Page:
Australia releases list of GI products Europe seeks to protect in FTA negotiations

Source: Xinhua| 2019-08-13 15:10:04|Editor: Shi Yinglun
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CANBERRA, Aug. 13 (Xinhua) -- The European Union (EU) is demanding geographical indicators for more than 400 alcohol and food products in the free trade agreement (FTA) negotiations with Australia.

Simon Birmingham, Australia minister for Trade, Tourism and Investment, on Tuesday released a list of 172 foods and 236 spirits the EU wants protected in return for a FTA.

A geographical indication (GI) is a sign used for products originated in a specific location and possess qualities that are due to that origin. The most famous example is Champagne, which is produced from grapes grown in the Champagne region of France.

"Australia doesn't like the idea of geographical indications but this is a not-negotiable element from the European Union," Birmingham told the Australian Broadcasting Corporation (ABC).

"We will put up a strong fight in terms of areas of Australian interests and ultimately what we're trying to do is get the best possible deal that ensures Australian businesses and farmers can get better access to a market engaging 500 million potential consumers."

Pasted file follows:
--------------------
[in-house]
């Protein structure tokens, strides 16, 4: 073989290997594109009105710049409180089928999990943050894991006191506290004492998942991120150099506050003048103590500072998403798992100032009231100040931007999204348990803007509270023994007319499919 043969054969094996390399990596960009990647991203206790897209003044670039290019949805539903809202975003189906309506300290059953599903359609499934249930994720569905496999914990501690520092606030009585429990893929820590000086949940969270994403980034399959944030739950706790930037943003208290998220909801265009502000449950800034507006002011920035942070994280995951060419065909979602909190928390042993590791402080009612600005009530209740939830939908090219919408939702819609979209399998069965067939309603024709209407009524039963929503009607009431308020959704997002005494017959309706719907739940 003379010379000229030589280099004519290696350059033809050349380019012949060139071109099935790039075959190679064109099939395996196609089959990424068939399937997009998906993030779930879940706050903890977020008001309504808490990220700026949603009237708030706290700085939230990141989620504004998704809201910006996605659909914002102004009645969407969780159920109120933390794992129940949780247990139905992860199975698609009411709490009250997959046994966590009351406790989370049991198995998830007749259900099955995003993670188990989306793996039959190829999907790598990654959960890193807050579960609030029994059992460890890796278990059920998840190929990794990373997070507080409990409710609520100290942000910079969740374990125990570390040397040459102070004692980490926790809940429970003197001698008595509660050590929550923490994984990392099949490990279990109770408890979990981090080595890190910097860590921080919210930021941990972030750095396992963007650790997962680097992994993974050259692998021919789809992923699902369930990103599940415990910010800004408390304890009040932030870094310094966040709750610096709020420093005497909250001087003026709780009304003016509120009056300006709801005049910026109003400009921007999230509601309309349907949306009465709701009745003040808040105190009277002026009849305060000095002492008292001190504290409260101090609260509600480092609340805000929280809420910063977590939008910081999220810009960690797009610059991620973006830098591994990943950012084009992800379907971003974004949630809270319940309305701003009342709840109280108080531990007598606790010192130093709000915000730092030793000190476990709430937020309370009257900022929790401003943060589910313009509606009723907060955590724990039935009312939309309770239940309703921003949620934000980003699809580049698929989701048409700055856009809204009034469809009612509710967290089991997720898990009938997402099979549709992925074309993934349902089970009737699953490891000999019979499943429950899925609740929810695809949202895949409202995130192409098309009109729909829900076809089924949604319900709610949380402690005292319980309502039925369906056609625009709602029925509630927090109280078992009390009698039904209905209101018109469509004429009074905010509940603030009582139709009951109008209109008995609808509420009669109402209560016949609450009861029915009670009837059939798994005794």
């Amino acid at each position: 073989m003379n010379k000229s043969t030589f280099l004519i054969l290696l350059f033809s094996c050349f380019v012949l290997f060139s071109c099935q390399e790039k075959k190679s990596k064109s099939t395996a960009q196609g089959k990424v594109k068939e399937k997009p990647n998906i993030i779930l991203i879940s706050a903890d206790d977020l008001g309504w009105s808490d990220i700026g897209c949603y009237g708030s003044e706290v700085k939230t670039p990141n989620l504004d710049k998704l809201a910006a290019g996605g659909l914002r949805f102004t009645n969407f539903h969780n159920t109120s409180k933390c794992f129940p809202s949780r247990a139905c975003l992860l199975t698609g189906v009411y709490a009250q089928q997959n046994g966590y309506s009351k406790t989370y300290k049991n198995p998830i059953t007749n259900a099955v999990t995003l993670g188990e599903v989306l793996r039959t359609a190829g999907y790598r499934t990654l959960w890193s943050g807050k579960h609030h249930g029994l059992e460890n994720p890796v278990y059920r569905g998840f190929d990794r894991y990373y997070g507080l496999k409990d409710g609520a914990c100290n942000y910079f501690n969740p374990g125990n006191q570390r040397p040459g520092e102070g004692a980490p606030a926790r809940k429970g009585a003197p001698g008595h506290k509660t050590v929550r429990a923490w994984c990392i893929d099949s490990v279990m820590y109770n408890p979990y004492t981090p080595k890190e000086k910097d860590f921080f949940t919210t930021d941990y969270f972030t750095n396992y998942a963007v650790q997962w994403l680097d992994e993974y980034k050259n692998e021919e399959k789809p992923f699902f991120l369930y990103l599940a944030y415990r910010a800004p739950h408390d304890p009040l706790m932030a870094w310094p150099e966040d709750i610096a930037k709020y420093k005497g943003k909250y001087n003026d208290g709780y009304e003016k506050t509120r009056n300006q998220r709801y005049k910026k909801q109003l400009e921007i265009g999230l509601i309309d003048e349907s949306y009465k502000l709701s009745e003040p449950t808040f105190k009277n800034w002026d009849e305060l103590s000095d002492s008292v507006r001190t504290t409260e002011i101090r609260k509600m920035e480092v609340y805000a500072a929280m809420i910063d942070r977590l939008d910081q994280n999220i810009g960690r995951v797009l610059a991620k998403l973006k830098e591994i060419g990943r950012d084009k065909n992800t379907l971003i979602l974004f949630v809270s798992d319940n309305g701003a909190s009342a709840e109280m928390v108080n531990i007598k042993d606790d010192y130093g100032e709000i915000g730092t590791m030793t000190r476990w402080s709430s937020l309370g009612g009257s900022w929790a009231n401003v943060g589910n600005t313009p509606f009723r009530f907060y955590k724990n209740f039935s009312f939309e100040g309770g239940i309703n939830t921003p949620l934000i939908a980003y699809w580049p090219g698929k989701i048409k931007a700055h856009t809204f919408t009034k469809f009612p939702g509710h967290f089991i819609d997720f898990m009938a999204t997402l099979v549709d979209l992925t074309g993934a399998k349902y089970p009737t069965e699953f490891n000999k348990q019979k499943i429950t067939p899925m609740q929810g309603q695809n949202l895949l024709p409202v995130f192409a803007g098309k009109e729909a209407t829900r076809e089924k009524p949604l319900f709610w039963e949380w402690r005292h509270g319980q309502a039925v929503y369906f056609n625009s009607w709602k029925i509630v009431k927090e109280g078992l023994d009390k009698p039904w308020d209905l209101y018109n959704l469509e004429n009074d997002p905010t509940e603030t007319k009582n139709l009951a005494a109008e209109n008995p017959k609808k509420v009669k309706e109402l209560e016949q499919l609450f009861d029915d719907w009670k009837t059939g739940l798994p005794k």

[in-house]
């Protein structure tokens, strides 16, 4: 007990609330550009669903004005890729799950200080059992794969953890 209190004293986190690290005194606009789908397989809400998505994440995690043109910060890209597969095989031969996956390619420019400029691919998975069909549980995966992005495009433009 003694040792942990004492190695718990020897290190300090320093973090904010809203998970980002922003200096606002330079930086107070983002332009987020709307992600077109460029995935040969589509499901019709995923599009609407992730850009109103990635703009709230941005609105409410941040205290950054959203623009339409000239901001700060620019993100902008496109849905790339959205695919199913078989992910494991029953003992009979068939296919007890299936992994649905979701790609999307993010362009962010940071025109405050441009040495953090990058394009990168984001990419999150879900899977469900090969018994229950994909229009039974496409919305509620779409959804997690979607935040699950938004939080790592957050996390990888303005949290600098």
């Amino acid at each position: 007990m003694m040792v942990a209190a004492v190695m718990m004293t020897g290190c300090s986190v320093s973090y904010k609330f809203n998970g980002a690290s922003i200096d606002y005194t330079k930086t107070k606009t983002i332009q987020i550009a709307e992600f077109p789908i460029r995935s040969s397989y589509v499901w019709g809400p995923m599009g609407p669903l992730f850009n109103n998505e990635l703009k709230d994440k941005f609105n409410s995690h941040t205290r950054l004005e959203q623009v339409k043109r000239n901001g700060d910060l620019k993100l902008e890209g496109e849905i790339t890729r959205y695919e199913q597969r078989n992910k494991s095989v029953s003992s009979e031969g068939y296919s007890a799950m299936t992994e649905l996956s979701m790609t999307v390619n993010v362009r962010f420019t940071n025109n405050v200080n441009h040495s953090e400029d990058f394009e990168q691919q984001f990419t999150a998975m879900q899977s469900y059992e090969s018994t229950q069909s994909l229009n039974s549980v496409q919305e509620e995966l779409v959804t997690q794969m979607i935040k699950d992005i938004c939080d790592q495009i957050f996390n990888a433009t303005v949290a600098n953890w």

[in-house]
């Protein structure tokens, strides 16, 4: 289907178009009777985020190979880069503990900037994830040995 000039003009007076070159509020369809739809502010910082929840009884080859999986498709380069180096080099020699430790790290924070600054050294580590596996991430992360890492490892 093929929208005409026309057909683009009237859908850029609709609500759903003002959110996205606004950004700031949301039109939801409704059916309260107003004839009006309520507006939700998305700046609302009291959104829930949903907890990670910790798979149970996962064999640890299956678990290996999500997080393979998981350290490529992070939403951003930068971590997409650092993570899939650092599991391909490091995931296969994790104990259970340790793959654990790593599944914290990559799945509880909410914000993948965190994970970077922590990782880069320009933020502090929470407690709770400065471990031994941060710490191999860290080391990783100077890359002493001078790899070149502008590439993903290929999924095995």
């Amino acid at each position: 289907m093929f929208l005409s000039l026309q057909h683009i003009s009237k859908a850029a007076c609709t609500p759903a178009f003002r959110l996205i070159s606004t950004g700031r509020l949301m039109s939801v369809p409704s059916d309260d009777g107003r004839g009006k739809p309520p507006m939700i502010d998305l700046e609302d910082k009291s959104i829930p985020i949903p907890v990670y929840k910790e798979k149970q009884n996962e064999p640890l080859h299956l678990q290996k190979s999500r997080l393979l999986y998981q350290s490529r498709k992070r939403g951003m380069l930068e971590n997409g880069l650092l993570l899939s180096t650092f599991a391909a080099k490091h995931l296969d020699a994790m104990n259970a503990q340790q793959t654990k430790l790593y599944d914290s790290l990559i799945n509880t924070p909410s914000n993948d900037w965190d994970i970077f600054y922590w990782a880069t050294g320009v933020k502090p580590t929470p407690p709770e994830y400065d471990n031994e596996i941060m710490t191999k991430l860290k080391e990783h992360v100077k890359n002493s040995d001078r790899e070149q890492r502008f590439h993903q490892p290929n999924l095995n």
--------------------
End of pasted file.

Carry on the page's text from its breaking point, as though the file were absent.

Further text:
The list given to Australia by the EU includes claims on feta, a cheese that originates from Greece, gruyere from Switzerland, roquefort from France and gorgonzola from Italy.

It also includes spirits such as ouzo, cognac, grappa and Irish and Scotch whiskies. Scotch beef and scotch lamb are on the list but will be removed if Britain leaves the EU.

Australian producers were expecting the EU to seek protections on the names brie, pecorino and camembert but they were not on the list.

Birmingham has given the relevant industries three months to express their views on the GIs being sought by the EU.

"I think many aspects of Australian industry will find this list is not as bad as they had feared," he said.

But there are still sensitivities which needs to be worked through, according to Birmingham.

"That's why it's out there for three months and I'll certainly be spending my time speaking with cheesemakers, the dairy industry, spirit producers and other affected areas during that time."